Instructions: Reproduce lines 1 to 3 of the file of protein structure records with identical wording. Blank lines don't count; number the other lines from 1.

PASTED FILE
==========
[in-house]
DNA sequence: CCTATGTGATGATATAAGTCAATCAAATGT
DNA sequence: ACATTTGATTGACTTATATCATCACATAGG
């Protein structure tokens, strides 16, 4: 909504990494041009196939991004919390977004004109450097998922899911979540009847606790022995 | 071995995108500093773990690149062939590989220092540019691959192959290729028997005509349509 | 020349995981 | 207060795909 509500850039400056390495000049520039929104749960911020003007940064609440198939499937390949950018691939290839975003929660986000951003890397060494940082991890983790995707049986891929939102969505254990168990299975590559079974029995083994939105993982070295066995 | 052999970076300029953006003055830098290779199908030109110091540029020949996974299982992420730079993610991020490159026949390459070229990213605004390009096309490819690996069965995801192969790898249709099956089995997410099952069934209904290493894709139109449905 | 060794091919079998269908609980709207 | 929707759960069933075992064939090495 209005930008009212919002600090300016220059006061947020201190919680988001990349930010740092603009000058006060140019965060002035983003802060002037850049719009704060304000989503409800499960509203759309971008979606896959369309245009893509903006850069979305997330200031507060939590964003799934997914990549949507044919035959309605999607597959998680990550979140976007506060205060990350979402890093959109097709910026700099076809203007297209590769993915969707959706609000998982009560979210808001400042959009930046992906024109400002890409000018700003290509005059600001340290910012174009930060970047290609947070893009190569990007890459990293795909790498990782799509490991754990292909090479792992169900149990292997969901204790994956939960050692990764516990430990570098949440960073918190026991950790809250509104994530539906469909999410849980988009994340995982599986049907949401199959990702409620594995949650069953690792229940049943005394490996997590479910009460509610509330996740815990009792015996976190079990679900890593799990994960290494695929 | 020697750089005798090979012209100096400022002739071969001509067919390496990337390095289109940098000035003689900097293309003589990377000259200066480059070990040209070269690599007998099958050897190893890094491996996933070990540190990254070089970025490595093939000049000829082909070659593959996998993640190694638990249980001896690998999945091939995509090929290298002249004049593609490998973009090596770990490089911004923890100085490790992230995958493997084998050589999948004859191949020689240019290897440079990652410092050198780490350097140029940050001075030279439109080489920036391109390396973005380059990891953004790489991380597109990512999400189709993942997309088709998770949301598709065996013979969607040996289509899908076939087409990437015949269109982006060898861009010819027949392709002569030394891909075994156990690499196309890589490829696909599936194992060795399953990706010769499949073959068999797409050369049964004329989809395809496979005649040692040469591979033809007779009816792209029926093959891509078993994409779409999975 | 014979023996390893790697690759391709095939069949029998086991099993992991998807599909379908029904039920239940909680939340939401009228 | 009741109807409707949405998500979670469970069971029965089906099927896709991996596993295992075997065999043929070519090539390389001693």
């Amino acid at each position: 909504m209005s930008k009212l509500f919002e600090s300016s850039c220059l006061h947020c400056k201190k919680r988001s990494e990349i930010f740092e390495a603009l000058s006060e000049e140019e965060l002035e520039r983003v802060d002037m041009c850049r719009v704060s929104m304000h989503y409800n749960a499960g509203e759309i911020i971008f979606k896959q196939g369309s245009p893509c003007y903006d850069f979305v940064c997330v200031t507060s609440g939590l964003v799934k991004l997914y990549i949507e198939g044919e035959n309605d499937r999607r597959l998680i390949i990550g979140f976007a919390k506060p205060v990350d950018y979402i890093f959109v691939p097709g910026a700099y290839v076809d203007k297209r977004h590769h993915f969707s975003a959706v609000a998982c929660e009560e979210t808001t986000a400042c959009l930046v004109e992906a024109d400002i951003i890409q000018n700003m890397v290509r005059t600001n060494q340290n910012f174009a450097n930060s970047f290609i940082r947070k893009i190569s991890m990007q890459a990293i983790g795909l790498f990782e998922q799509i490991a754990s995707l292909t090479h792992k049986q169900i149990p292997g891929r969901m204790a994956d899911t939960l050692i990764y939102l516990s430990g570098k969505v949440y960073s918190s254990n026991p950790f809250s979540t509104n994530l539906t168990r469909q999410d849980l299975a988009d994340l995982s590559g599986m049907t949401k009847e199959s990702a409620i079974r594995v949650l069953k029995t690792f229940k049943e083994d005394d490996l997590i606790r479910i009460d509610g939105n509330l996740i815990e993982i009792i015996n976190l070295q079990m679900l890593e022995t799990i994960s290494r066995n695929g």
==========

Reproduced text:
[in-house]
DNA sequence: CCTATGTGATGATATAAGTCAATCAAATGT
DNA sequence: ACATTTGATTGACTTATATCATCACATAGG